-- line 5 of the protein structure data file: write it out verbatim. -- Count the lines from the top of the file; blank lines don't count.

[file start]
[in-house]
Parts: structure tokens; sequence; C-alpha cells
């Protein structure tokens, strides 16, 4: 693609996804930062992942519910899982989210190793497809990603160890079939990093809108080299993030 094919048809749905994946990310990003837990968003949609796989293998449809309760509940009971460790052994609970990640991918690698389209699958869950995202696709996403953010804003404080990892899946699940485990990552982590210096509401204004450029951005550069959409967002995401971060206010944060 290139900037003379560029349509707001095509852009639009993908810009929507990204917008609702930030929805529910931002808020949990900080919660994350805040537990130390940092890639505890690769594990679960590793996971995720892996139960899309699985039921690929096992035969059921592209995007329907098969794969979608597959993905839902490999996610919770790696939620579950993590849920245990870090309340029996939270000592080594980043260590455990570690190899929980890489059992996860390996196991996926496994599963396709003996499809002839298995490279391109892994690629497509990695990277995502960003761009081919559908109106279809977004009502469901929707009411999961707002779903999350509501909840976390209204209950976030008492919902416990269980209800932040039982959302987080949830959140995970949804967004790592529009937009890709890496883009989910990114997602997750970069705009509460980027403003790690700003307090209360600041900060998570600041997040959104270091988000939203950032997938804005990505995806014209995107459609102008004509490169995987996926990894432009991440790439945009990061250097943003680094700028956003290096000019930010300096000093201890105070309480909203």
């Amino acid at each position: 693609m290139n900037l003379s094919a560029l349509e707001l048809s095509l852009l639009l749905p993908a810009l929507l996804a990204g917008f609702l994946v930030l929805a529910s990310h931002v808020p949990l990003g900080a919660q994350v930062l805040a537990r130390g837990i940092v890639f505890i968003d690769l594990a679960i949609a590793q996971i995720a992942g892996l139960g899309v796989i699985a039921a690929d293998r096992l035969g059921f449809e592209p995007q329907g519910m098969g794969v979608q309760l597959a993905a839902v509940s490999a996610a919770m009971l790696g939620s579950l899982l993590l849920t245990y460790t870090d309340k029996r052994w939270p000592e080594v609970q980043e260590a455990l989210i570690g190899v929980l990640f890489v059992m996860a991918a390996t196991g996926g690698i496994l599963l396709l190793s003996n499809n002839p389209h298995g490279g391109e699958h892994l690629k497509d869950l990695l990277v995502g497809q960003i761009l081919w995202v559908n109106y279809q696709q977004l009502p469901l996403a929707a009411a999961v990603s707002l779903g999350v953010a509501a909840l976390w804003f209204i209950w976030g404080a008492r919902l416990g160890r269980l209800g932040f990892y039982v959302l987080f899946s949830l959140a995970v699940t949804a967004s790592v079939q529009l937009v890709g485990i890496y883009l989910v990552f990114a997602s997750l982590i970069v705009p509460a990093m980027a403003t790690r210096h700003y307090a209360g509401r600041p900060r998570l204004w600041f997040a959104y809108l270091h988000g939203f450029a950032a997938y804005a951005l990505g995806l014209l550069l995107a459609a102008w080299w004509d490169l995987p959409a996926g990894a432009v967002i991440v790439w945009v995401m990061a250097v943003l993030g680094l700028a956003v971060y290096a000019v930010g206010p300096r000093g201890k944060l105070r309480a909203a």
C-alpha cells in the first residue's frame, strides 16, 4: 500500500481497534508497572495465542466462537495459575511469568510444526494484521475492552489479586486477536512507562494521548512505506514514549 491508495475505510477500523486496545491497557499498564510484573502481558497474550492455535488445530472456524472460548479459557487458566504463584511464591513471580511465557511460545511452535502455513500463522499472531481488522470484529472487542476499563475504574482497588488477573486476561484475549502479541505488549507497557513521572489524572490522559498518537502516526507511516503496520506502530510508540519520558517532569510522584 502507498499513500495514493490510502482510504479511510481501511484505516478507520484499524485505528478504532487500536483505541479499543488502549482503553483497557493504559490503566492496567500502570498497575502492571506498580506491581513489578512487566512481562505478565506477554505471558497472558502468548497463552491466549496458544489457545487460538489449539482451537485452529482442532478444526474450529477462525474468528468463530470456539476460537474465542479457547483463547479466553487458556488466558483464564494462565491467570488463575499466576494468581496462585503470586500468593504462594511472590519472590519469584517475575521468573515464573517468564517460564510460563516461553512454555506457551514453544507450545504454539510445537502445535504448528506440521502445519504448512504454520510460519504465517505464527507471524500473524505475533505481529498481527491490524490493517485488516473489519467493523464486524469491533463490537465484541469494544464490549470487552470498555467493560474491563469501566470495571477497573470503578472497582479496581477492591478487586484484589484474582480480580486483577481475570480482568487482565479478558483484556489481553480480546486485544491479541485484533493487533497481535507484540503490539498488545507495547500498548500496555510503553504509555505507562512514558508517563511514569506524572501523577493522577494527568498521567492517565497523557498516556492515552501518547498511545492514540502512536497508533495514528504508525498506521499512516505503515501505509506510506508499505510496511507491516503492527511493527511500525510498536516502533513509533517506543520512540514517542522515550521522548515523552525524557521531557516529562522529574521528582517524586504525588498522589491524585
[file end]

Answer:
C-alpha cells in the first residue's frame, strides 16, 4: 500500500481497534508497572495465542466462537495459575511469568510444526494484521475492552489479586486477536512507562494521548512505506514514549 491508495475505510477500523486496545491497557499498564510484573502481558497474550492455535488445530472456524472460548479459557487458566504463584511464591513471580511465557511460545511452535502455513500463522499472531481488522470484529472487542476499563475504574482497588488477573486476561484475549502479541505488549507497557513521572489524572490522559498518537502516526507511516503496520506502530510508540519520558517532569510522584 502507498499513500495514493490510502482510504479511510481501511484505516478507520484499524485505528478504532487500536483505541479499543488502549482503553483497557493504559490503566492496567500502570498497575502492571506498580506491581513489578512487566512481562505478565506477554505471558497472558502468548497463552491466549496458544489457545487460538489449539482451537485452529482442532478444526474450529477462525474468528468463530470456539476460537474465542479457547483463547479466553487458556488466558483464564494462565491467570488463575499466576494468581496462585503470586500468593504462594511472590519472590519469584517475575521468573515464573517468564517460564510460563516461553512454555506457551514453544507450545504454539510445537502445535504448528506440521502445519504448512504454520510460519504465517505464527507471524500473524505475533505481529498481527491490524490493517485488516473489519467493523464486524469491533463490537465484541469494544464490549470487552470498555467493560474491563469501566470495571477497573470503578472497582479496581477492591478487586484484589484474582480480580486483577481475570480482568487482565479478558483484556489481553480480546486485544491479541485484533493487533497481535507484540503490539498488545507495547500498548500496555510503553504509555505507562512514558508517563511514569506524572501523577493522577494527568498521567492517565497523557498516556492515552501518547498511545492514540502512536497508533495514528504508525498506521499512516505503515501505509506510506508499505510496511507491516503492527511493527511500525510498536516502533513509533517506543520512540514517542522515550521522548515523552525524557521531557516529562522529574521528582517524586504525588498522589491524585